It was an immersive experience as their Holy Communion was taken after the sermon, final remarks were made, and an overall invitation was given for membership in closing.
Campbell Park Community Church: We are not alone
BY HANNAH SIMPSON
Campbell Park Community Church has been conducting its services virtually each Sunday for the last year. Before the pandemic, recorded in-person services were posted on Facebook so anyone who had missed church could go back and watch.
Service began with a prayer from Pastor James Smith followed by Trust In You, a gospel song that rang out with themes of community and reliance. “You did not create me to worry; you did not create me to fear.” These words fell heavy because of the ways the pandemic has frightened us.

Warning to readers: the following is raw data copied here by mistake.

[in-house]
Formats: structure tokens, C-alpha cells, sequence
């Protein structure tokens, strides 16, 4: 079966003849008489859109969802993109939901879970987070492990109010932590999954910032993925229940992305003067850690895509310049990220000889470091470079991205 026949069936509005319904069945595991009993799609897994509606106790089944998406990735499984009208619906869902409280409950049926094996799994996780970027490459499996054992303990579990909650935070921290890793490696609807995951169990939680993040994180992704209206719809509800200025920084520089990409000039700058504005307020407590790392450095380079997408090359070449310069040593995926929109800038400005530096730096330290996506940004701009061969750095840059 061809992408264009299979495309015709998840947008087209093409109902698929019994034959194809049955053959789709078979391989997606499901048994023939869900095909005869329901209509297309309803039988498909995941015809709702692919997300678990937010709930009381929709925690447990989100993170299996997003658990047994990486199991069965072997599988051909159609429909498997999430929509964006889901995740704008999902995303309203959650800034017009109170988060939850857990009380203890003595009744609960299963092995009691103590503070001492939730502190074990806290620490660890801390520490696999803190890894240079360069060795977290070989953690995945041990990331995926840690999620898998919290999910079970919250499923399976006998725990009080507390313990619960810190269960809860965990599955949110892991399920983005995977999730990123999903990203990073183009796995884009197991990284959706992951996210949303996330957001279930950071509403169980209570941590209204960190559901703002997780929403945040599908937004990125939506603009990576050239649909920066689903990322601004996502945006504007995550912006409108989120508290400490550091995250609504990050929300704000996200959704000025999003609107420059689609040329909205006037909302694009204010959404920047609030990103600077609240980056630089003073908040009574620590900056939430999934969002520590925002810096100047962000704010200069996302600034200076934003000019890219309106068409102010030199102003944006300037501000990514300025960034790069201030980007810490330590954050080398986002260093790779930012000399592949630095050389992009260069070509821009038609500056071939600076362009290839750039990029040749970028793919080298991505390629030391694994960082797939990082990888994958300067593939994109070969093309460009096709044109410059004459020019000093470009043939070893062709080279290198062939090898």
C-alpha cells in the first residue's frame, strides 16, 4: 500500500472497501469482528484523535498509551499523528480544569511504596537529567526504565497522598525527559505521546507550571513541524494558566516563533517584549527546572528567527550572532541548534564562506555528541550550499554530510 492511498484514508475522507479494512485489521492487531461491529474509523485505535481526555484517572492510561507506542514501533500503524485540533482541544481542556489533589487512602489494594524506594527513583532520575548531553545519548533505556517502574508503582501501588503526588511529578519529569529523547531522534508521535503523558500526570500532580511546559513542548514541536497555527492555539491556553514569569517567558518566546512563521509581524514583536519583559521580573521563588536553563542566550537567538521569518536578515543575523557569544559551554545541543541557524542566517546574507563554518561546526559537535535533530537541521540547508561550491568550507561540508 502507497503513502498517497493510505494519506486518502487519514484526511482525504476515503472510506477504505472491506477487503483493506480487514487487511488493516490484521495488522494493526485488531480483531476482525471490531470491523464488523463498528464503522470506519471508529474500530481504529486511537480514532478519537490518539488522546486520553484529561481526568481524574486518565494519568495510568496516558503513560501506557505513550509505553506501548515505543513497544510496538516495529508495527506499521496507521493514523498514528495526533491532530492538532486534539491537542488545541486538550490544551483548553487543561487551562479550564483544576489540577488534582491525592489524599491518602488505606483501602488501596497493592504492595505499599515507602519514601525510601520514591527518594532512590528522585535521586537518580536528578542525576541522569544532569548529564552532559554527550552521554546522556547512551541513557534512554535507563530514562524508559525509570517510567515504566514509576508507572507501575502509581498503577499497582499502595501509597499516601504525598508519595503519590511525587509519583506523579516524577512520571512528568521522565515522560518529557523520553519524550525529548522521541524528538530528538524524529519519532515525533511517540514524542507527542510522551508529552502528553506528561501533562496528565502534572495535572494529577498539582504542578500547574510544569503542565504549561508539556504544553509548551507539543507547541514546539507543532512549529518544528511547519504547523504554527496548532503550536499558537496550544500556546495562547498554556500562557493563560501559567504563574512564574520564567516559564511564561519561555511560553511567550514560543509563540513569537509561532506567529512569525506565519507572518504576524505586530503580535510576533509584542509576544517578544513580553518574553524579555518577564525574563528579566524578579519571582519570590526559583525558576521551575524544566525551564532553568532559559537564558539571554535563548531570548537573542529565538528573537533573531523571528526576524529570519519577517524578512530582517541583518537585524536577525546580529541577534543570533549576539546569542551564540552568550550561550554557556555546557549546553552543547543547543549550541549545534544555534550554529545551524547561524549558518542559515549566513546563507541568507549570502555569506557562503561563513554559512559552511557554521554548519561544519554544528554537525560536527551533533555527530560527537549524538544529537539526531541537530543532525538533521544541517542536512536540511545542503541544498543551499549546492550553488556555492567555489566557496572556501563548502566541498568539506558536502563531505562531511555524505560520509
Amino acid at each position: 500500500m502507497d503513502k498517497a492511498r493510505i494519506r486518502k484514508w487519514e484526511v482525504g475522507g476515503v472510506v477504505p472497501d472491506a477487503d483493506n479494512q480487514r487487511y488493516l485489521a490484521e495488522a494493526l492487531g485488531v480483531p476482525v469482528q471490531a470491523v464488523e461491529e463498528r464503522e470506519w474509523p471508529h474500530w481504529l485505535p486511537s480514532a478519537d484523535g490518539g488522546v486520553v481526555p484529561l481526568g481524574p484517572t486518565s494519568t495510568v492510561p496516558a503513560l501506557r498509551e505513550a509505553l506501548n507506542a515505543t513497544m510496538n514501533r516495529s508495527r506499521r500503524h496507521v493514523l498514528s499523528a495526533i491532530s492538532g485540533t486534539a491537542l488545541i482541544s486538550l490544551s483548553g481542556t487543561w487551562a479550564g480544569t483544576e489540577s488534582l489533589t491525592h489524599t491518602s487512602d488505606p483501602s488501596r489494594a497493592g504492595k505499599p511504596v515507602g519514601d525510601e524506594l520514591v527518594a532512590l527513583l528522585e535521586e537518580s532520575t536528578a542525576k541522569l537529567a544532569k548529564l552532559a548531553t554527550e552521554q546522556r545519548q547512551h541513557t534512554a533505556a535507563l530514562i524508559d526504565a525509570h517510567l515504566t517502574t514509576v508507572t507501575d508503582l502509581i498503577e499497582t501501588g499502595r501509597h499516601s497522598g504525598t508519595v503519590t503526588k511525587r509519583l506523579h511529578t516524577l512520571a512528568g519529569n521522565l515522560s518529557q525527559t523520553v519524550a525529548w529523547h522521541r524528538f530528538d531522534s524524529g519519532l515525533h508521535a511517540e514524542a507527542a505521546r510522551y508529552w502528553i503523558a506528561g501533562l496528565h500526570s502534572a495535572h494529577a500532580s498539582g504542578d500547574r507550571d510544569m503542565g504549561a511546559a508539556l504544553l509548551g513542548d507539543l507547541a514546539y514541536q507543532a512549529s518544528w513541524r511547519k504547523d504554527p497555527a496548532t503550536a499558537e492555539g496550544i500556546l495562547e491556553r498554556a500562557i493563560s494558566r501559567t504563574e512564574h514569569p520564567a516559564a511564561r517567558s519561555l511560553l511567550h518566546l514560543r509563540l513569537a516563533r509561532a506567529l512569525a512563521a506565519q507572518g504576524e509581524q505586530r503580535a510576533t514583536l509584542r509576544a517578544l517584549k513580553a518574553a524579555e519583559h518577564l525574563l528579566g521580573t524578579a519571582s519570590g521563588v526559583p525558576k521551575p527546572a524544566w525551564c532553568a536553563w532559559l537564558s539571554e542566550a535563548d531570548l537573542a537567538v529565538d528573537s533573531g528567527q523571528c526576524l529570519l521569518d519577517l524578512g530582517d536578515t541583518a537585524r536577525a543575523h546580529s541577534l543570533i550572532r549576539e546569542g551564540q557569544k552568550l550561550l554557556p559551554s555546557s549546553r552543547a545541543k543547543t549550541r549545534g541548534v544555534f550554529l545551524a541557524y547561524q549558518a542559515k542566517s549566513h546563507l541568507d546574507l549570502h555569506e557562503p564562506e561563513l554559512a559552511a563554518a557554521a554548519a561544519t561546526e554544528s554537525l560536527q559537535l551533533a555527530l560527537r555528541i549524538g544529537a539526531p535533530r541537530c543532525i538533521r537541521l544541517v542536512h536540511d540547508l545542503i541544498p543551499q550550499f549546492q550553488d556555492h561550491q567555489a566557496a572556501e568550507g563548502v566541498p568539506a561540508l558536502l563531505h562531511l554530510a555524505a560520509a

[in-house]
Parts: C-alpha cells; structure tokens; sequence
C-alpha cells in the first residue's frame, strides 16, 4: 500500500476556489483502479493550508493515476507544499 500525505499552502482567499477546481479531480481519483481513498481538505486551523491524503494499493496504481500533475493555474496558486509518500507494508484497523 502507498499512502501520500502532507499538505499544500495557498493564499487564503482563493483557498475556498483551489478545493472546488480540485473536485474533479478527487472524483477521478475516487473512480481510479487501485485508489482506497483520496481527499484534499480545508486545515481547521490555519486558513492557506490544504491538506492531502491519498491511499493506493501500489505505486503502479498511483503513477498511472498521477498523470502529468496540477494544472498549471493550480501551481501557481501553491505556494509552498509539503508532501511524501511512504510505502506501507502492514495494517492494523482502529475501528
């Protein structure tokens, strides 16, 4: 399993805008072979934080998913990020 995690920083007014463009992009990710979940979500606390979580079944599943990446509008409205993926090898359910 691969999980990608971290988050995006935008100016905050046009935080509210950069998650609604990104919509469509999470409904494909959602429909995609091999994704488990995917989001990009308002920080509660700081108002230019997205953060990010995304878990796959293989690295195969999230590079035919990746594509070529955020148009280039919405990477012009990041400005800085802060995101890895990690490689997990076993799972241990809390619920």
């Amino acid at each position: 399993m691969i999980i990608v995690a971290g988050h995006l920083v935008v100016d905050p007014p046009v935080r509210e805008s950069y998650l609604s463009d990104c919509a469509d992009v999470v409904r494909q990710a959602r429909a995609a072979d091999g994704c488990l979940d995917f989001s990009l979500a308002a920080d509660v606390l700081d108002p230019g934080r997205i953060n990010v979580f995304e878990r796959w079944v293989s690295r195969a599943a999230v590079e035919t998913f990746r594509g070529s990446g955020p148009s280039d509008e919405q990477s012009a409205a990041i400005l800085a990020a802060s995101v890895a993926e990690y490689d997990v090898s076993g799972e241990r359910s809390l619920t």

Smith started praying over specific people of the congregation, calling out the names of those suffering from cancer and others who were sick. “We lift up all those who are sick right now before you,” Smith said.
After another song of praise, it was time for the sermon. The entirety of the sermon was intertwined with prayer intended to hand over worries to God. The congregants were reminded that they could not carry the weight of everything that has been happening in the world.
Minister Walter Brady highlighted scripture concerning the idea of predestination. He talked about what that means for Christians and used quotes from the Bible to point the congregation back to what predestination means for believers.
Brady also spoke on growth in a Christian’s faith and intimate relationship with God. He highlighted virtues that Christians should be striving for and practicing in order to grow in their faith.
Annalise Anderson, Kristen Boehm, Julia Gennocro, Aliah Farley, Malique Ferrette and Hannah Simpson are student reporters in the Neighborhood News Bureau at the University of South Florida, St. Petersburg campus. Visit nnbnews.com for more info.